When he first set eyes on Saima on their unforgettable first date in Manchester city centre in September 2015, Michael knew immediately that she was all he had ever wanted in a life partner.

They even talked for so long that they accidentally missed their dinner reservations.

Date number two came just a few days later and, after that, the pair were inseparable.

Certain he had met his soulmate, Michael, who then ran a recruitment firm, proposed to Saima in September 2016, a year in to the relationship.


“It may have seemed quick, but there was no doubt in my mind I had found my soulmate,”
he said. “Saima was my best friend. She was so elegant – the softest, nicest person you could ever meet.”

He continued: “We loved travelling, going out to restaurants, seeing our circle of friends – just enjoying and building our life together.

“So, after a year together, I took her to Thailand on a surprise holiday. We had a private beach with our own photographer, and that’s where I proposed with a ring I had designed myself.”



Committing to spend his life with someone was something Michael had feared he would never be able to do, because of past tragedies which had left their inevitable scars.

In December 2002, when he was only 12, his mum Jane, 37, and brother Ben, nine, were killed in a car crash when the family were on holiday in South Africa. Michael and his dad Adam were also in the car but survived.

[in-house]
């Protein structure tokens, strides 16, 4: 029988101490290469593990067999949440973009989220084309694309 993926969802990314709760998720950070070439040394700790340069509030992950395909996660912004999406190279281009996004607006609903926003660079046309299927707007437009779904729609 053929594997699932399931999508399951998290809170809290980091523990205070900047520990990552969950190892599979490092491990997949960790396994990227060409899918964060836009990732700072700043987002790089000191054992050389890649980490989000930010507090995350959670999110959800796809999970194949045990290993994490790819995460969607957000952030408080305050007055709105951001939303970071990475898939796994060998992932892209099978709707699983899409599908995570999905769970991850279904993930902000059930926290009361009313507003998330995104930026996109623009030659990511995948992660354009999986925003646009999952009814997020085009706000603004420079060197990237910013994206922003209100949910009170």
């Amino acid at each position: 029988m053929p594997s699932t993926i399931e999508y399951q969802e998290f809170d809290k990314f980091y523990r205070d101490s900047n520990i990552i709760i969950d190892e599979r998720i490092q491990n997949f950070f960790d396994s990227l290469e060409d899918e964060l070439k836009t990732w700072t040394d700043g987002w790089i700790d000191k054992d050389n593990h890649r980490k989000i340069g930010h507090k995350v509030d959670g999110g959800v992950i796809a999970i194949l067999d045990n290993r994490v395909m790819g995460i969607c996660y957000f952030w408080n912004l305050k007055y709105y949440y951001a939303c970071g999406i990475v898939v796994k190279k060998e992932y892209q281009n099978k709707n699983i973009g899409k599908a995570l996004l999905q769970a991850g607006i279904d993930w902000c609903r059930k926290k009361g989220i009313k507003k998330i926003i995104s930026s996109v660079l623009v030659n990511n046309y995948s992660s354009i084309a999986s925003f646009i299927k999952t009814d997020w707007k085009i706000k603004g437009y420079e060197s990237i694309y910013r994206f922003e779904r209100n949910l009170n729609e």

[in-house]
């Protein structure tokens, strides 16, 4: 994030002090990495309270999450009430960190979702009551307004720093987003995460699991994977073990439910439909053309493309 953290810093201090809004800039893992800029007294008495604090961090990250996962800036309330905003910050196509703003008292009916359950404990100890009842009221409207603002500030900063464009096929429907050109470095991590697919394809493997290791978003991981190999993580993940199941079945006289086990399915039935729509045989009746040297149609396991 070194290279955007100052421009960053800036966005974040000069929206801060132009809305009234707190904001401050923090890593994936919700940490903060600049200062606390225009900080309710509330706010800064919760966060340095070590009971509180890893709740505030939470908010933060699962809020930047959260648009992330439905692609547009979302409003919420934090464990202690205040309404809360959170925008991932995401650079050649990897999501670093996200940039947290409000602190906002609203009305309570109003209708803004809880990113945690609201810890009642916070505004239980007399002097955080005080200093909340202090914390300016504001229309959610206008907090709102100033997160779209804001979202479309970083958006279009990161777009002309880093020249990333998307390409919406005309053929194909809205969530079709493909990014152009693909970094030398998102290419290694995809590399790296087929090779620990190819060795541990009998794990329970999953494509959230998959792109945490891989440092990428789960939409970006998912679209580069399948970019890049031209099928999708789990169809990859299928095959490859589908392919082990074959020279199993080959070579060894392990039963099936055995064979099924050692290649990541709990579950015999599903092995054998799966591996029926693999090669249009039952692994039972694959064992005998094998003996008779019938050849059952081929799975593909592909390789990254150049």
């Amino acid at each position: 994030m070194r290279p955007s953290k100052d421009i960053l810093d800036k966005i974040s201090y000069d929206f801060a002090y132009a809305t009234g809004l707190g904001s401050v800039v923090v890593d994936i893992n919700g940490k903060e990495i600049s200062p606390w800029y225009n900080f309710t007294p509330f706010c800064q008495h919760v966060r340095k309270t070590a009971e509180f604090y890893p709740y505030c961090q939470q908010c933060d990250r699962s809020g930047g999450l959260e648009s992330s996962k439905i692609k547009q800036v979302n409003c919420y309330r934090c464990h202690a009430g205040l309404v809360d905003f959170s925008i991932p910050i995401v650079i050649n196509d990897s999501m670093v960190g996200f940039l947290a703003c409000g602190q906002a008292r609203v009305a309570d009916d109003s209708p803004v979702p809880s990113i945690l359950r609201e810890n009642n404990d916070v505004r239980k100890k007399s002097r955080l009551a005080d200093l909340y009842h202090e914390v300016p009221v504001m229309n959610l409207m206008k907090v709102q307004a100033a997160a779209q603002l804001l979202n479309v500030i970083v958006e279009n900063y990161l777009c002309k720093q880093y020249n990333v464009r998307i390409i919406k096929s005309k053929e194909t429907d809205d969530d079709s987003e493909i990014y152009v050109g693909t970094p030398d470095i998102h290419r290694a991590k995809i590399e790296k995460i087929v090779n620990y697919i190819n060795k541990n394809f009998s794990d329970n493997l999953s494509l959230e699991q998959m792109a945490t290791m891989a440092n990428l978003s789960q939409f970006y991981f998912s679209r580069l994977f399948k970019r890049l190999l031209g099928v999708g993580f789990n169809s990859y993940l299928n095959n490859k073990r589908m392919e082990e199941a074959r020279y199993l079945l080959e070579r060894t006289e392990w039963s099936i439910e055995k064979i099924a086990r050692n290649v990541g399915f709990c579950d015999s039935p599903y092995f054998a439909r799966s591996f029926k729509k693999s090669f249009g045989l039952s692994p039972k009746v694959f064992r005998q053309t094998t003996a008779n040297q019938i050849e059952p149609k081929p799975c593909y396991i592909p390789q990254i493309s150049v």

Michael explained: “Growing up, I had been unsure about relationships and letting somebody in. With what happened to my mum and brother, I was scared to lose another person – but when I met Saima, I fell in love.

“We were proper sweethearts, doing everything together. She was such a compassionate, beautiful woman, and if one good thing can come out of this horrendous situation then it’s to raise that awareness of encephalitis and help other families.”

Like many modern romances, their relationship began online on Plenty of Fish, a dating website, in 2015.

Michael recalled: “We met when I was 25, and she was 27. At first, she was hesitant, as I was younger than her, and she wanted somebody settled and mature.

“But we chatted anyway and she soon saw that I am an independent person. With what happened to me, I grew up quickly, and have always been a grafter and hard worker. We spoke online for three months before we finally met in person. As soon as I saw her in real life, I fell in love.”

Just under two years later on 26 August 2018, Michael and Saima got married at Victoria Warehouse, a converted textile mill in Manchester, in front of around 150 guests.

Michael said: “I absolutely bawled my eyes out when I saw Saima in her dress. She looked beautiful.

“We got married under a canopy made from my mum’s wedding dress, so that was really special.”

A fabulous two-week honeymoon in idyllic Mauritius followed, after which Michael and Saima were looking forward to a long and happy life as husband and wife.

But they were just four months in when, in early December, she began to feel unwell with the cold-like symptoms that turned out to be encephalitis.

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Source: The Sun UK